After watching Jay Whitacare's talk to a group of Carnegie Mellon students and professors about their EV experiments I became less convinced that the risks of a cell level BMS were lower than a string level monitoring system. See the video linked to on the ChargeCar website or on the EVTV.ME blog. When I read "Shuttle reaction" in the comments to Jack Rickard's January 9, 2011 blog it finally hit me why these batteries are so different from other chemistries. I have since read about it in other places. It was hinted at in one of the responses to an EVDL post I made asking why my efficiency from the wall numbers were so much better with LiFePO4 batteries than with lead acid. A poster mentioned a secondary reaction in lead acid that didn't participate in the storage of energy but used energy in the reaction. I believe this was the shuttle reaction which provides the self discharge of so many other batteries. Lithium ion batteries in general and LiFePO4 in particular merely move a Lithium ion from one plate to the other during charge and back on discharge. There really isn't a chemical reaction, per say, taking place to make this happen. Barring a mechanical defect in the cell there is no way for self discharge to happen! When people put BMS boards on each cell, this then becomes the discharge mechanism for the cell, not the cell it self. If you have any LiFePO4 cells in storage make sure there is nothing on the terminals. If you want just check the voltage every 6 months or so. Unless there is something on the cell allowing charge to transfer between the terminals you will be pleasantly surprised at or bored with the fact that the voltage doesn't change much if at all, even out to the thousandth of a volt.

Another source for this information is on Gold Peak Industries (Taiwan), Ltd. website. In section 3.8 of the linked pdf it states,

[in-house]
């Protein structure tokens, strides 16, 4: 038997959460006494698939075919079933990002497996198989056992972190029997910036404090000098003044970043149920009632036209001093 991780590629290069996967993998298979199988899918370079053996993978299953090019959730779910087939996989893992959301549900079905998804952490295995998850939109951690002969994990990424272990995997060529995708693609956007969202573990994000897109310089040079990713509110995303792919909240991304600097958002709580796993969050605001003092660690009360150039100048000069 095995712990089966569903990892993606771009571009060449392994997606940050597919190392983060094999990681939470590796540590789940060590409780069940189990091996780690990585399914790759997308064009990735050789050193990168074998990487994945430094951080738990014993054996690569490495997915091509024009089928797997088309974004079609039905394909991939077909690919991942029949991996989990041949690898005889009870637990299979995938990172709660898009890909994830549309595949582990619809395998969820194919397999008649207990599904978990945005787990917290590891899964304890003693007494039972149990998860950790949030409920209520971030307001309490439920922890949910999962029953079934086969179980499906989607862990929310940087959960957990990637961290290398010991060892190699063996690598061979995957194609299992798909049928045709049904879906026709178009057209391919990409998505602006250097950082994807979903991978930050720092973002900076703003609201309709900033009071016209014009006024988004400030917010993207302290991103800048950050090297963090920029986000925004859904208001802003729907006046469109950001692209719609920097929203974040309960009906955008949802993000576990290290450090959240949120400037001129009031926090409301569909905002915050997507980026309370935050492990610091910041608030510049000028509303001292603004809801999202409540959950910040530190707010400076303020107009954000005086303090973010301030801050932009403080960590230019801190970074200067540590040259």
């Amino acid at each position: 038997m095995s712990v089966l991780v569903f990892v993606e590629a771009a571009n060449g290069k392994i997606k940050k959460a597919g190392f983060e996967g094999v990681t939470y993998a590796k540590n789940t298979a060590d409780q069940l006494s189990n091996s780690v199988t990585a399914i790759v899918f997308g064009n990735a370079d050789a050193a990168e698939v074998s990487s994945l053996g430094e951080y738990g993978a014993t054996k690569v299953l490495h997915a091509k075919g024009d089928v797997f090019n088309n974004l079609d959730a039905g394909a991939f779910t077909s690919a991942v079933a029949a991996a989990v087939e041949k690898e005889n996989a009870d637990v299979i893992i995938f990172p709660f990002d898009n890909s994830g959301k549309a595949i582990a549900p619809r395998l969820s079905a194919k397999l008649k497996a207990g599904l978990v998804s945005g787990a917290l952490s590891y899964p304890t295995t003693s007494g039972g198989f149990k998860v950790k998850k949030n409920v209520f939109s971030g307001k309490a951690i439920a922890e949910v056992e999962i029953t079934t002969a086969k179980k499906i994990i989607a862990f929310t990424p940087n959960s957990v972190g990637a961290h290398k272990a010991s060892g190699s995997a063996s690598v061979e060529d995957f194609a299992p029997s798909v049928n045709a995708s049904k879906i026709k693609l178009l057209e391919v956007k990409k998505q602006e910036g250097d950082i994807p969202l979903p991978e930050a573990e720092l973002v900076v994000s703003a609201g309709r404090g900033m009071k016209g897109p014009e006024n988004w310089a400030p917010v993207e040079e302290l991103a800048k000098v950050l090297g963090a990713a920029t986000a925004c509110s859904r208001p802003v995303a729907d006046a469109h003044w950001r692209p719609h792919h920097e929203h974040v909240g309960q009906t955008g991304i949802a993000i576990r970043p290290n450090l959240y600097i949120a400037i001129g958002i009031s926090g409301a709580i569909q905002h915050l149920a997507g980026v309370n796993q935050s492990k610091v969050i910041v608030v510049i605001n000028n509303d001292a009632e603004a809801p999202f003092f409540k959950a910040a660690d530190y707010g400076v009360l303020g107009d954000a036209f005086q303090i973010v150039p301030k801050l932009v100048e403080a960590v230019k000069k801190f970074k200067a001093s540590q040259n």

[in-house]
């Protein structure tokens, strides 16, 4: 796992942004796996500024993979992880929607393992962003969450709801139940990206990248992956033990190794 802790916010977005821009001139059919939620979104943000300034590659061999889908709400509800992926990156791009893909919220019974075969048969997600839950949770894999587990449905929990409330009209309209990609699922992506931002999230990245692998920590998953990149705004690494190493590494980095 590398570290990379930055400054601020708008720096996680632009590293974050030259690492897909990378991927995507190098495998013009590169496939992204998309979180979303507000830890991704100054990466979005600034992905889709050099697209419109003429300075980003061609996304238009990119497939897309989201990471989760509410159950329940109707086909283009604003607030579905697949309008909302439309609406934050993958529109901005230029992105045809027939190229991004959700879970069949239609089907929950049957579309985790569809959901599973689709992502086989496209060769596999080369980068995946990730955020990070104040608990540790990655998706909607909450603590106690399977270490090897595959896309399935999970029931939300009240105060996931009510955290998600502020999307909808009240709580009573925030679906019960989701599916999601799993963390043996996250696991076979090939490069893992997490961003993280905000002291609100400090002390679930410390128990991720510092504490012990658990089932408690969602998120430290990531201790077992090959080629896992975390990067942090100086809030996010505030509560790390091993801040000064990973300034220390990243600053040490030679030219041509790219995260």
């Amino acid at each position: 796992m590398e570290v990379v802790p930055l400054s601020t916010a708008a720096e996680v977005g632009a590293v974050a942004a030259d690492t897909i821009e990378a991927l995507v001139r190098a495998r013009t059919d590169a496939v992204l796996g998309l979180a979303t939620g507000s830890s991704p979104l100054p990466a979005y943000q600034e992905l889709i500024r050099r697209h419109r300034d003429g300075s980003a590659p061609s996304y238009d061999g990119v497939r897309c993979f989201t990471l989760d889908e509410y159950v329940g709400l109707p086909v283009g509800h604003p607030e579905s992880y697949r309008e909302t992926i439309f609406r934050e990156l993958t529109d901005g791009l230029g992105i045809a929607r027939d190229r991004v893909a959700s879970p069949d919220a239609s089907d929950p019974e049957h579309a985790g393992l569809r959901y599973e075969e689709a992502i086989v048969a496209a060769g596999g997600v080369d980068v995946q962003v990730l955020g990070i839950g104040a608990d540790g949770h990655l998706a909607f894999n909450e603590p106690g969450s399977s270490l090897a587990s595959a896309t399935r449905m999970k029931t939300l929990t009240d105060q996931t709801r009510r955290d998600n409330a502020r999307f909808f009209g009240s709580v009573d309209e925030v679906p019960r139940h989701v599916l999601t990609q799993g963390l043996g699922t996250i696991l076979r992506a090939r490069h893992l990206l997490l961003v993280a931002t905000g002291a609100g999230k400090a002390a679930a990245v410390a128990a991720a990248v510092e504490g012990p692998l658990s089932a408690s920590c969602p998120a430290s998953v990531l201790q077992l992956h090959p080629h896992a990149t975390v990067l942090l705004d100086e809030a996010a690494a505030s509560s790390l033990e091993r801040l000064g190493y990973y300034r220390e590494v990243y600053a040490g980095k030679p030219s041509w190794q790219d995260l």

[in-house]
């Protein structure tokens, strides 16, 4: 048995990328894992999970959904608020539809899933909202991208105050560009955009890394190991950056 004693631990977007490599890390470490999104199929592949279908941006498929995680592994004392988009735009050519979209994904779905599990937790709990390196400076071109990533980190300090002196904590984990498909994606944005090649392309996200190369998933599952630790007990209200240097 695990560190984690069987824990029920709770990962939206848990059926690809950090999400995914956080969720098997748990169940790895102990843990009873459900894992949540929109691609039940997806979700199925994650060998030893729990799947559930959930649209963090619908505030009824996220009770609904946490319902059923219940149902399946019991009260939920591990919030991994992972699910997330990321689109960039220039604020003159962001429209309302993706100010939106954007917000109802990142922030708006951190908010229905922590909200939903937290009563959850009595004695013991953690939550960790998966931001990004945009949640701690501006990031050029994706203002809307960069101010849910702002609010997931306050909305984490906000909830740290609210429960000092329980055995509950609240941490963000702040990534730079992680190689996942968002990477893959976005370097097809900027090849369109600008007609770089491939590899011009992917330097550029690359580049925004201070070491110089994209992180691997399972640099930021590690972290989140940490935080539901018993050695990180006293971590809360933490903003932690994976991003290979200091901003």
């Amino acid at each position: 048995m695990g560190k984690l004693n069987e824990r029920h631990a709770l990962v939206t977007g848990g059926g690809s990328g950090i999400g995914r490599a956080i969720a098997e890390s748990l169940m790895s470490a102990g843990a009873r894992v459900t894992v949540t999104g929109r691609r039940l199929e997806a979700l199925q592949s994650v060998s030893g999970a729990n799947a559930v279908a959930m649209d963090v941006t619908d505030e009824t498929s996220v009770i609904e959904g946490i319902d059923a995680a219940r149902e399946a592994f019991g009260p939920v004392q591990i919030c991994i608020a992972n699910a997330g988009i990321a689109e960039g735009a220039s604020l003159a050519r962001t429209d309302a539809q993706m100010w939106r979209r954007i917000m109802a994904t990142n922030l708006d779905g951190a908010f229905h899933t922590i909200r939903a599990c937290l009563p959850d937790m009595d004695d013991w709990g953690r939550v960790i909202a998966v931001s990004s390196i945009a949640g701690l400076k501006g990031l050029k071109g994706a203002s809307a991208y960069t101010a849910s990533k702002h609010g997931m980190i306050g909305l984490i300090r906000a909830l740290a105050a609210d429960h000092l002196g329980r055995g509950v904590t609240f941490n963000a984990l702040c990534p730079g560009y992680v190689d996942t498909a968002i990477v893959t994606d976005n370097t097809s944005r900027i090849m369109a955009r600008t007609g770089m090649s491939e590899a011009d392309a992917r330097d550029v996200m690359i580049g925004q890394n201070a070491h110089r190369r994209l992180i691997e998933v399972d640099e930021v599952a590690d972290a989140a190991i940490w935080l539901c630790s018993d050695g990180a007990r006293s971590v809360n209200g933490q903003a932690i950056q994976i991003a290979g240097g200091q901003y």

“There is no shuttle-based self-discharge reaction in the Lithium Ion cell like that found in the NiMH and NiCd. As the cell ages, the self-discharge eventually becomes zero. Initially the cell suffers from irreversible capacity loss. This is a reaction of the electrolyte with the the active components if the cell. It occurs more rapidly with increasing temperature and cell voltage. For this reason, cells should not be stored fully charged at temperatures approaching 60°C. Optimally they should be stored at 25°C or less and between 30-50% state of charge. The lower limit is chosen because they are often stored in packs witch circuitry that demands a small drain on the battery. When one considers the circuitry needed for li-Ion, it becomes the most important source of self-discharge.”
Note that it states that the lower limit, 30%SOC, is chosen because so many put BMS circuits on them. Leave them off means almost zero self discharge. Furthermore, as the cell ages, what ever self-discharge there may be drops to zero any way. It sounds like the cells will become less and less prone to drift apart in any particular given pack.